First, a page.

Arguments are the values passed to the function, and are separated by commas in between the parentheses. Functions may take any number of arguments, including zero. There are two kinds of arguments in Julia, “positional” arguments, and “keyword” arguments.

1.4.1 Positional arguments

The arguments seen above are all examples of positional arguments (often called “args”), and as their name suggests, are determined by their position or order in the argument list. Be careful! It can be easy to confuse yourself if you name your variables and arguments the same way.

For example:

function afunction(thing1, thing2)
    return "Here's thing1: $thing1. Here's thing2: $thing2"
end
afunction (generic function with 1 method)
afunction(10, 20)
"Here's thing1: 10. Here's thing2: 20"
thing1 = 100
100
thing2 = 200
200
afunction(thing2, thing1)
"Here's thing1: 200. Here's thing2: 100"

When calling the function in the preceding cell, the variable thing2 was placed in the first position, which is the argument thing1. The variable thing1 was used as the second argument, thing2. Inside the function, only the arguments thing1 and thing2 are considered.

For this reason, we usually try to avoid naming variables and arguments with similar names.

1.4.2 Keyword arguments

Often called “kwargs”, keyword arguments may be placed and called in any order, though all keyword arguments must come after all positional arguments. In Julia, the syntax to create a function with kwargs is to put them after a semicolon (;).

function withkwargs(pos1; kwarg1, kwarg2)
    return "Positional: $pos1. Keyword 1: $kwarg1. Keyword 2: $kwarg2."
end
withkwargs (generic function with 1 method)
withkwargs(1; kwarg2 = "world!", kwarg1 = "hello")
"Positional: 1. Keyword 1: hello. Keyword 2: world!."
Tip

When calling the function, the semicolon is not required. So, the call above could have been written withkwargs(1, kwarg2 = "world!", kwarg1 = "hello"). By convention, we usually encourage the use of ; to make the separation clear.

1.4.3 Default values

It is often useful to provide default values for function arguments. In Julia, this can be accomplished using = in the argument list.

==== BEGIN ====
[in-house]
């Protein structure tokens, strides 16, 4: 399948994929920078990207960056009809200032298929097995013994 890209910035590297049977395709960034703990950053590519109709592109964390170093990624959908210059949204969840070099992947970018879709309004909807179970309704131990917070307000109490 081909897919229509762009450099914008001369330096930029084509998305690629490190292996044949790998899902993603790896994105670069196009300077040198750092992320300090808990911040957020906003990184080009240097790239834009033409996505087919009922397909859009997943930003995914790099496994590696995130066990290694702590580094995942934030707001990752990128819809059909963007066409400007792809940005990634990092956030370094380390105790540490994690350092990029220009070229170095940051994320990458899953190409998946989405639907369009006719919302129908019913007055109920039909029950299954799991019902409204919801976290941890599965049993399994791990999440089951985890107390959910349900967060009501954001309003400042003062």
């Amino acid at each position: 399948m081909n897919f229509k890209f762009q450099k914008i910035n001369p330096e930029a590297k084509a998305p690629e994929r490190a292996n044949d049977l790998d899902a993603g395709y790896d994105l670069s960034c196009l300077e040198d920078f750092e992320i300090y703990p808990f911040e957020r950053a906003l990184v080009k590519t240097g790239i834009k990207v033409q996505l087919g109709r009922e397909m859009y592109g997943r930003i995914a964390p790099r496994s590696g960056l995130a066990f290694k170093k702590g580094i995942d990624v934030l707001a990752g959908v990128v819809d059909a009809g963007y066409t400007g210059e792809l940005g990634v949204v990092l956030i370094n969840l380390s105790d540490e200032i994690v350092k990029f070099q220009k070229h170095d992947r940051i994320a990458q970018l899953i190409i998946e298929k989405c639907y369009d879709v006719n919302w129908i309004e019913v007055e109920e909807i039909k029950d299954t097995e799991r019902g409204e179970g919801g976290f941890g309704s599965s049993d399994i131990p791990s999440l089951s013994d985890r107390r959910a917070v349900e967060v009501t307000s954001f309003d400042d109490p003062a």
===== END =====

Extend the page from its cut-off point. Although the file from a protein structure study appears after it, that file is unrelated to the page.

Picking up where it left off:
function withdefaults(pos1 = 1; a = 'a', b = "other")
    return "Positional 1: $pos1. Keyword a: $a. Keyword b: $b"
end
withdefaults (generic function with 2 methods)
withdefaults()
"Positional 1: 1. Keyword a: a. Keyword b: other"
withdefaults("new!")
"Positional 1: new!. Keyword a: a. Keyword b: other"
withdefaults(a = 20)
"Positional 1: 1. Keyword a: 20. Keyword b: other"

You can provide defaults for all arguments, for none of them, or anything in between.

One caveat is that you cannot have a positional argument with a default followed by one without. In other words, you can do myfunc(a, b = 2, c = 3) but not myfunc(a = 1, b, c).

1.5 🎾 Return values

In Julia, all functions return something. If you do not explicitly use the return keyword, then the function will return the value of the last expression that is evaluated in the function.

For example:

function implicitreturn(a, b)
    x = a + b
    y = x^2
    y + 10
end
implicitreturn (generic function with 1 method)
implicitreturn(10, 20) # (10 + 20) ^2 + 10
910

This is identical to the result had we done return y + 10 on the last line.

If a return is encountered, however, the function will immediately exit, returning that value. For example:

function explicitreturn(a, b)
    x = a + b
    return y = x^2
    y + 10
end
explicitreturn (generic function with 1 method)
explicitreturn(10, 20)
900